They have worked to successfully install a sympathetic president and a radical Christian vice president in the White House, judges in state and federal circuit and supreme courts, and hard rightChristian politicians in state and local governments.

The idea behind Project Blitz is to work at the state level and begin by getting less controversial measures passed — chipping away at the state-church wall with small victories. For example, politicians have used the playbook to introduce “In God We Trust” bills in many states, which would require or allow public buildings, schools, and vehicles (including police cars) to display this phrase. These bills have already been signed into law in Florida, Alabama, Arkansas, Tennessee, Colorado, Mississipi, Pennsylvania, and Virginia.

The groups’ theory is that most people will consider these bills harmless. And they’re working because, with everything else going on in the world, most of us do not pay attention to these seemingly benign changes. The problem is that the bills are not harmless. They are the first step in a coordinated effort to move the U.S. away from a democracy and toward a theocracy.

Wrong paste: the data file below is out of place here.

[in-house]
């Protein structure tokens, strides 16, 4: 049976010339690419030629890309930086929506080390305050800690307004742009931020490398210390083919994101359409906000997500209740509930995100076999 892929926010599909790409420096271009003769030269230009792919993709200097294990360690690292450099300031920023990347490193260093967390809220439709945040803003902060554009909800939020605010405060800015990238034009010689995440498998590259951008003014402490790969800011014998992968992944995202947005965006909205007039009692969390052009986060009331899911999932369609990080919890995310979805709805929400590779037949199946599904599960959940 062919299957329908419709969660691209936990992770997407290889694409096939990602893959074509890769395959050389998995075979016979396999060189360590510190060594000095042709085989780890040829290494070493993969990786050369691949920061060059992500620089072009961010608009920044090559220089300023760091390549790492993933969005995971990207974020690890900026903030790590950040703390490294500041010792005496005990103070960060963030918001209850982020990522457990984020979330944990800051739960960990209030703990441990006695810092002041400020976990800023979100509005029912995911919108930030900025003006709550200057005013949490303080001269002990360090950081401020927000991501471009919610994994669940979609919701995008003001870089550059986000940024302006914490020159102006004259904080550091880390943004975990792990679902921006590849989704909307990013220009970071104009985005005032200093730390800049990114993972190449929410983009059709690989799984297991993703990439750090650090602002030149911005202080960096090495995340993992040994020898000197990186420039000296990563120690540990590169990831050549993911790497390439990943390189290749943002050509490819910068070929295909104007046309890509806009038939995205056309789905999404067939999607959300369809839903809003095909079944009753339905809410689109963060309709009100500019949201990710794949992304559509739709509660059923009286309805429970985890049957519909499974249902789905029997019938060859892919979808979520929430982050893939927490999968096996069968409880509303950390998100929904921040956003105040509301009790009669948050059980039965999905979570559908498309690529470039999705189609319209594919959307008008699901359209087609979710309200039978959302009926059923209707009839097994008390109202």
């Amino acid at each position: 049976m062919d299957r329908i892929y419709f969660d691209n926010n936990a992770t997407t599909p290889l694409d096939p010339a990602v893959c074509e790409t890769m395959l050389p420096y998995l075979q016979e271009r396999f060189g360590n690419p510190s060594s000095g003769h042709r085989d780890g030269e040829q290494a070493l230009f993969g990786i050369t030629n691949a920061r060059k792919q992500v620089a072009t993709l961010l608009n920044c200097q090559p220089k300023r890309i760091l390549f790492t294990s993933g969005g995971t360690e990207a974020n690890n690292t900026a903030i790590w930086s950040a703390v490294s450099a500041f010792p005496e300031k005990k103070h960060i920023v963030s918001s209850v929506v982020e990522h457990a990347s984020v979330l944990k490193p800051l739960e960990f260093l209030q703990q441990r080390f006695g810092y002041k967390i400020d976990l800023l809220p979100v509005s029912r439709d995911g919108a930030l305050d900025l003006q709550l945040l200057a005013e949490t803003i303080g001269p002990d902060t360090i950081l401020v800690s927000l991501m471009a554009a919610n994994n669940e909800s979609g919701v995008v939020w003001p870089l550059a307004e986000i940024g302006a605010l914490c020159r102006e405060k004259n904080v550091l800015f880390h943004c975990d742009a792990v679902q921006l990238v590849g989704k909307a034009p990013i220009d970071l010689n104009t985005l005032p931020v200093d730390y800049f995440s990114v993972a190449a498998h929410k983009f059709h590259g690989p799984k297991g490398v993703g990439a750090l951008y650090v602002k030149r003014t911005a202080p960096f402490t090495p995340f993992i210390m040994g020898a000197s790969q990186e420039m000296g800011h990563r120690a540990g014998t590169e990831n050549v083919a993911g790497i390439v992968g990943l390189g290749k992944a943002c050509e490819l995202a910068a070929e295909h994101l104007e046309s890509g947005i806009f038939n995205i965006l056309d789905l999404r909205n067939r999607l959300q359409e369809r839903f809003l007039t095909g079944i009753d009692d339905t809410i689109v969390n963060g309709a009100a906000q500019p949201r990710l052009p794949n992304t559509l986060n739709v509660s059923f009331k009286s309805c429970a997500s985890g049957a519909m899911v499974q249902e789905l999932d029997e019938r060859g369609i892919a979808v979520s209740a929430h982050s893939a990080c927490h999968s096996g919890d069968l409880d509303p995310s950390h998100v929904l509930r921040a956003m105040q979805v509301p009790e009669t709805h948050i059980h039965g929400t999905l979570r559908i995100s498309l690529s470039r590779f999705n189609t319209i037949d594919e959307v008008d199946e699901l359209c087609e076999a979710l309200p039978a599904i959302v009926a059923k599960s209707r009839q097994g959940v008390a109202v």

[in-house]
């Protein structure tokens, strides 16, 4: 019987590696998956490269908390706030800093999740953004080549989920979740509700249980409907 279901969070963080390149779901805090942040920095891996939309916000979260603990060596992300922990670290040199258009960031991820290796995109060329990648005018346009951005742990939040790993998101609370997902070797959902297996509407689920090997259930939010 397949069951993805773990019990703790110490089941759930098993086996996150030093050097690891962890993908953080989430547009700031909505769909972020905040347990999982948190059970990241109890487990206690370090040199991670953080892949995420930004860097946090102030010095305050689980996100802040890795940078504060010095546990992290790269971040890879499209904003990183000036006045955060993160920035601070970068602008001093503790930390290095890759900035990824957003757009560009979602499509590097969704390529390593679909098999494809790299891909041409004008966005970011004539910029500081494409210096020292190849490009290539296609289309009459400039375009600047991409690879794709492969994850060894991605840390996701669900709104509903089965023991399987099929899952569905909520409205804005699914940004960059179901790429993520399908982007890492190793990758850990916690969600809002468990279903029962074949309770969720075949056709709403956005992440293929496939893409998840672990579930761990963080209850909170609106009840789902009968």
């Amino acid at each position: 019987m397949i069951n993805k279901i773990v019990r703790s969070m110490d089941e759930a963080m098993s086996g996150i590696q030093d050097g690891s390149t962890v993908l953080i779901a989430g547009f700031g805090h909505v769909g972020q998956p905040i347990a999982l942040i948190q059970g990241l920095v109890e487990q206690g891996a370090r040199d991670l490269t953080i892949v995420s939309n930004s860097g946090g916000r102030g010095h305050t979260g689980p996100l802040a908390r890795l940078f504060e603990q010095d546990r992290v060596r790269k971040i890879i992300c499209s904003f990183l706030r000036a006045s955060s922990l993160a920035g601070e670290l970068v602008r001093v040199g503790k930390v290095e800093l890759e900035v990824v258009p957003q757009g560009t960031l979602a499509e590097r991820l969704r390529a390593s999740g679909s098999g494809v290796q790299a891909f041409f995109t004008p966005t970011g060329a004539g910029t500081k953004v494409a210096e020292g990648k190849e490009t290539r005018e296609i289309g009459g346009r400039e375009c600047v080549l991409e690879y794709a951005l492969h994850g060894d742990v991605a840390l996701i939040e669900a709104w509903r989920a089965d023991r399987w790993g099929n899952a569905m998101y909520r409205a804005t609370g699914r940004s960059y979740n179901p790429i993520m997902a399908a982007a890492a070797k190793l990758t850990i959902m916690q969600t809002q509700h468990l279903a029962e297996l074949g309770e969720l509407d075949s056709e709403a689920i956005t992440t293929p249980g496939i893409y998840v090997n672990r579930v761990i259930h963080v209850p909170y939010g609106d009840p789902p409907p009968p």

Other bills these groups are pushing include one requiring public high schools to offer Christian Bible-study classes (Florida), allowing public schools to display the Ten Commandments in classrooms (Texas), and — perhaps most insidious — “religious freedom” acts, which would allow business and agencies that receive federal funding to discriminate against LGBTQ people on religious grounds for everything from selling them goods to adoption and foster care services.